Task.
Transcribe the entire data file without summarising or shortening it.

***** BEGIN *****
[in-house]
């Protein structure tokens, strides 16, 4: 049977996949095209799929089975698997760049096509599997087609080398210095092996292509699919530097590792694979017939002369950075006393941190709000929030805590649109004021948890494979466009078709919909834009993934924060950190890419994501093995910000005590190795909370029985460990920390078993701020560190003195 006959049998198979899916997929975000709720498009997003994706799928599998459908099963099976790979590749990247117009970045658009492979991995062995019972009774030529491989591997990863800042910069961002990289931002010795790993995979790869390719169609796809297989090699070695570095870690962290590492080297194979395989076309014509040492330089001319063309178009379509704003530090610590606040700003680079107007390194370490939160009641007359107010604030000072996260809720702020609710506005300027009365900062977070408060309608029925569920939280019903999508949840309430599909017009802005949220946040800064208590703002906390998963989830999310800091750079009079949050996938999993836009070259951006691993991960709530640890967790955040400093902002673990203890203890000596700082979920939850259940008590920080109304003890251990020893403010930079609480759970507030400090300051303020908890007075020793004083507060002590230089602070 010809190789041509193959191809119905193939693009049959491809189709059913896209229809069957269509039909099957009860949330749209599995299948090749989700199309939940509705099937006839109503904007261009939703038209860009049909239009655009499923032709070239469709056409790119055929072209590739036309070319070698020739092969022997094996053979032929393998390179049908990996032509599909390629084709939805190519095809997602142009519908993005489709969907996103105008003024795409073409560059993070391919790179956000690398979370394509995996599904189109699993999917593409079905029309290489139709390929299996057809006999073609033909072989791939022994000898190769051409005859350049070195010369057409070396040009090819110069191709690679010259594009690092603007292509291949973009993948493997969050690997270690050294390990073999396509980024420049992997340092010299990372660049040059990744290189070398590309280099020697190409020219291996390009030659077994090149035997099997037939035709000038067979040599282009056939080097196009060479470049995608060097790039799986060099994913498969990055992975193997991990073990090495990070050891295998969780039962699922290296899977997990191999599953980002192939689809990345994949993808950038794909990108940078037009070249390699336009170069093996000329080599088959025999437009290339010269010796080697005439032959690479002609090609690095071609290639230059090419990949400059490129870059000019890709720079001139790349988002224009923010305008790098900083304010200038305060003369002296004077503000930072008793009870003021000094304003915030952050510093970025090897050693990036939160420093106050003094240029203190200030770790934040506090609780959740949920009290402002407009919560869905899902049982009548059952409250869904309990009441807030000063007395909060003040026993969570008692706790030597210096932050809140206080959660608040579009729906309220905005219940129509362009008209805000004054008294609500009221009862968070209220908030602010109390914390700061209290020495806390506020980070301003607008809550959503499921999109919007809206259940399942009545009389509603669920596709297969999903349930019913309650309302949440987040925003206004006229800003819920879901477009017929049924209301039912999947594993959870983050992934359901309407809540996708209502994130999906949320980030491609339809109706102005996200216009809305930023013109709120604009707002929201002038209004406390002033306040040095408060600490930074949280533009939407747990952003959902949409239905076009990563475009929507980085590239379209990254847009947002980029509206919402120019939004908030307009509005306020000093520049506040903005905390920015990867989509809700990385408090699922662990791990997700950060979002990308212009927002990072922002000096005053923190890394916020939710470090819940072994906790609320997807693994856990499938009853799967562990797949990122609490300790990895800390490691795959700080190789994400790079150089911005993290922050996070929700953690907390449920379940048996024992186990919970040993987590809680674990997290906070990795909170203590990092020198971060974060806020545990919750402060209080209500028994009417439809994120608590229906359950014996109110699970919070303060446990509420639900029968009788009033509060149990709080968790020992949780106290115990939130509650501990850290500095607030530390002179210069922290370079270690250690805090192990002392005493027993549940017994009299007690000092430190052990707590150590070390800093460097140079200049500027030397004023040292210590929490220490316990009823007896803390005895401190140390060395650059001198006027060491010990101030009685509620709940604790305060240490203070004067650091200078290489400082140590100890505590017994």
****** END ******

[in-house]
């Protein structure tokens, strides 16, 4: 049977996949095209799929089975698997760049096509599997087609080398210095092996292509699919530097590792694979017939002369950075006393941190709000929030805590649109004021948890494979466009078709919909834009993934924060950190890419994501093995910000005590190795909370029985460990920390078993701020560190003195 006959049998198979899916997929975000709720498009997003994706799928599998459908099963099976790979590749990247117009970045658009492979991995062995019972009774030529491989591997990863800042910069961002990289931002010795790993995979790869390719169609796809297989090699070695570095870690962290590492080297194979395989076309014509040492330089001319063309178009379509704003530090610590606040700003680079107007390194370490939160009641007359107010604030000072996260809720702020609710506005300027009365900062977070408060309608029925569920939280019903999508949840309430599909017009802005949220946040800064208590703002906390998963989830999310800091750079009079949050996938999993836009070259951006691993991960709530640890967790955040400093902002673990203890203890000596700082979920939850259940008590920080109304003890251990020893403010930079609480759970507030400090300051303020908890007075020793004083507060002590230089602070 010809190789041509193959191809119905193939693009049959491809189709059913896209229809069957269509039909099957009860949330749209599995299948090749989700199309939940509705099937006839109503904007261009939703038209860009049909239009655009499923032709070239469709056409790119055929072209590739036309070319070698020739092969022997094996053979032929393998390179049908990996032509599909390629084709939805190519095809997602142009519908993005489709969907996103105008003024795409073409560059993070391919790179956000690398979370394509995996599904189109699993999917593409079905029309290489139709390929299996057809006999073609033909072989791939022994000898190769051409005859350049070195010369057409070396040009090819110069191709690679010259594009690092603007292509291949973009993948493997969050690997270690050294390990073999396509980024420049992997340092010299990372660049040059990744290189070398590309280099020697190409020219291996390009030659077994090149035997099997037939035709000038067979040599282009056939080097196009060479470049995608060097790039799986060099994913498969990055992975193997991990073990090495990070050891295998969780039962699922290296899977997990191999599953980002192939689809990345994949993808950038794909990108940078037009070249390699336009170069093996000329080599088959025999437009290339010269010796080697005439032959690479002609090609690095071609290639230059090419990949400059490129870059000019890709720079001139790349988002224009923010305008790098900083304010200038305060003369002296004077503000930072008793009870003021000094304003915030952050510093970025090897050693990036939160420093106050003094240029203190200030770790934040506090609780959740949920009290402002407009919560869905899902049982009548059952409250869904309990009441807030000063007395909060003040026993969570008692706790030597210096932050809140206080959660608040579009729906309220905005219940129509362009008209805000004054008294609500009221009862968070209220908030602010109390914390700061209290020495806390506020980070301003607008809550959503499921999109919007809206259940399942009545009389509603669920596709297969999903349930019913309650309302949440987040925003206004006229800003819920879901477009017929049924209301039912999947594993959870983050992934359901309407809540996708209502994130999906949320980030491609339809109706102005996200216009809305930023013109709120604009707002929201002038209004406390002033306040040095408060600490930074949280533009939407747990952003959902949409239905076009990563475009929507980085590239379209990254847009947002980029509206919402120019939004908030307009509005306020000093520049506040903005905390920015990867989509809700990385408090699922662990791990997700950060979002990308212009927002990072922002000096005053923190890394916020939710470090819940072994906790609320997807693994856990499938009853799967562990797949990122609490300790990895800390490691795959700080190789994400790079150089911005993290922050996070929700953690907390449920379940048996024992186990919970040993987590809680674990997290906070990795909170203590990092020198971060974060806020545990919750402060209080209500028994009417439809994120608590229906359950014996109110699970919070303060446990509420639900029968009788009033509060149990709080968790020992949780106290115990939130509650501990850290500095607030530390002179210069922290370079270690250690805090192990002392005493027993549940017994009299007690000092430190052990707590150590070390800093460097140079200049500027030397004023040292210590929490220490316990009823007896803390005895401190140390060395650059001198006027060491010990101030009685509620709940604790305060240490203070004067650091200078290489400082140590100890505590017994």